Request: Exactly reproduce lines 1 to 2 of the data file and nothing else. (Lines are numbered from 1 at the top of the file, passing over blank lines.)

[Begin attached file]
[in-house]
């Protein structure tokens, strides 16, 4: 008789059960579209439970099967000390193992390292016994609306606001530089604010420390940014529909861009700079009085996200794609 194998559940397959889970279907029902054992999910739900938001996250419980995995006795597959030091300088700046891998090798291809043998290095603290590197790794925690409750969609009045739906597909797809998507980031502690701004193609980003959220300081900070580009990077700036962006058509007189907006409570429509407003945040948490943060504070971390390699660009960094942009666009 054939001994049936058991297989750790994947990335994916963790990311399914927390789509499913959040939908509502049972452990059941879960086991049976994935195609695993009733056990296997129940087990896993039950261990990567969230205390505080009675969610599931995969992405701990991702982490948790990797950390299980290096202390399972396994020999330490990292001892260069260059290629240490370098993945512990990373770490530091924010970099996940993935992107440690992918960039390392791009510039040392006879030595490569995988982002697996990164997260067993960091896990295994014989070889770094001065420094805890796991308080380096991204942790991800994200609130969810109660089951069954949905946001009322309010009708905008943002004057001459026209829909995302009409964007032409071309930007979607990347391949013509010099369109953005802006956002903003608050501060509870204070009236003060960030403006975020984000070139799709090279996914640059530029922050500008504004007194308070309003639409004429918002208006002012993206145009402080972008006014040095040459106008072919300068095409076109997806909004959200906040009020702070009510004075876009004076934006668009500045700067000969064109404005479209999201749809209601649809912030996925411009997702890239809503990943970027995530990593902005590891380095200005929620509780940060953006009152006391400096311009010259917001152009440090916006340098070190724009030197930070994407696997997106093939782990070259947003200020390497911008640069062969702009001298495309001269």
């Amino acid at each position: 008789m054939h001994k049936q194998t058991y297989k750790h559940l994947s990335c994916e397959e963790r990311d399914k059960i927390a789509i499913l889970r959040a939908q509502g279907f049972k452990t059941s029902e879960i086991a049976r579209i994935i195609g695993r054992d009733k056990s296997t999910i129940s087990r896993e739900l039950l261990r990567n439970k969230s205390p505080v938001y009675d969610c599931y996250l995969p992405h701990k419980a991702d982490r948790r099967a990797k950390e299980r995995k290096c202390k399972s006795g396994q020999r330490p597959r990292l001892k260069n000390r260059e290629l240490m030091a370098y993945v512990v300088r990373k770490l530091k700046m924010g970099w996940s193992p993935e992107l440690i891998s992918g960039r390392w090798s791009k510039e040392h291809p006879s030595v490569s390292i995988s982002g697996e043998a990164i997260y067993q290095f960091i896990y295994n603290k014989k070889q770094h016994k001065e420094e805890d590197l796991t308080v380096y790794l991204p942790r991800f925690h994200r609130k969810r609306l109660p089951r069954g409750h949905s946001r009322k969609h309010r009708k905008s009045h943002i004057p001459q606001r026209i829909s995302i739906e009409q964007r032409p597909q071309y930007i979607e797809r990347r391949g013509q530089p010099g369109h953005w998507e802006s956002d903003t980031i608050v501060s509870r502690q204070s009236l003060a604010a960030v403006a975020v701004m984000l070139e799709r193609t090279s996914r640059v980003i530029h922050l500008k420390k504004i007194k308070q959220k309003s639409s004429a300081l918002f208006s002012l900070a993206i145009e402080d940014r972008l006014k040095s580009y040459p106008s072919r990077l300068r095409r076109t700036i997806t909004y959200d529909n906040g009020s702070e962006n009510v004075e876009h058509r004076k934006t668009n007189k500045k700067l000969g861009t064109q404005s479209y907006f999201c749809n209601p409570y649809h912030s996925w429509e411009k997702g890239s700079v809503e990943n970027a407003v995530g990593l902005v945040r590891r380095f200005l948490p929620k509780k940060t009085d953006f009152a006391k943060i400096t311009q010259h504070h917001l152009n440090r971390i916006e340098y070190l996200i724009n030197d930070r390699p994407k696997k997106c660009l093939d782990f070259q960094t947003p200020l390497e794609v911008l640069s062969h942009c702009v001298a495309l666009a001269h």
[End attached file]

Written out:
[in-house]
């Protein structure tokens, strides 16, 4: 008789059960579209439970099967000390193992390292016994609306606001530089604010420390940014529909861009700079009085996200794609 194998559940397959889970279907029902054992999910739900938001996250419980995995006795597959030091300088700046891998090798291809043998290095603290590197790794925690409750969609009045739906597909797809998507980031502690701004193609980003959220300081900070580009990077700036962006058509007189907006409570429509407003945040948490943060504070971390390699660009960094942009666009 054939001994049936058991297989750790994947990335994916963790990311399914927390789509499913959040939908509502049972452990059941879960086991049976994935195609695993009733056990296997129940087990896993039950261990990567969230205390505080009675969610599931995969992405701990991702982490948790990797950390299980290096202390399972396994020999330490990292001892260069260059290629240490370098993945512990990373770490530091924010970099996940993935992107440690992918960039390392791009510039040392006879030595490569995988982002697996990164997260067993960091896990295994014989070889770094001065420094805890796991308080380096991204942790991800994200609130969810109660089951069954949905946001009322309010009708905008943002004057001459026209829909995302009409964007032409071309930007979607990347391949013509010099369109953005802006956002903003608050501060509870204070009236003060960030403006975020984000070139799709090279996914640059530029922050500008504004007194308070309003639409004429918002208006002012993206145009402080972008006014040095040459106008072919300068095409076109997806909004959200906040009020702070009510004075876009004076934006668009500045700067000969064109404005479209999201749809209601649809912030996925411009997702890239809503990943970027995530990593902005590891380095200005929620509780940060953006009152006391400096311009010259917001152009440090916006340098070190724009030197930070994407696997997106093939782990070259947003200020390497911008640069062969702009001298495309001269």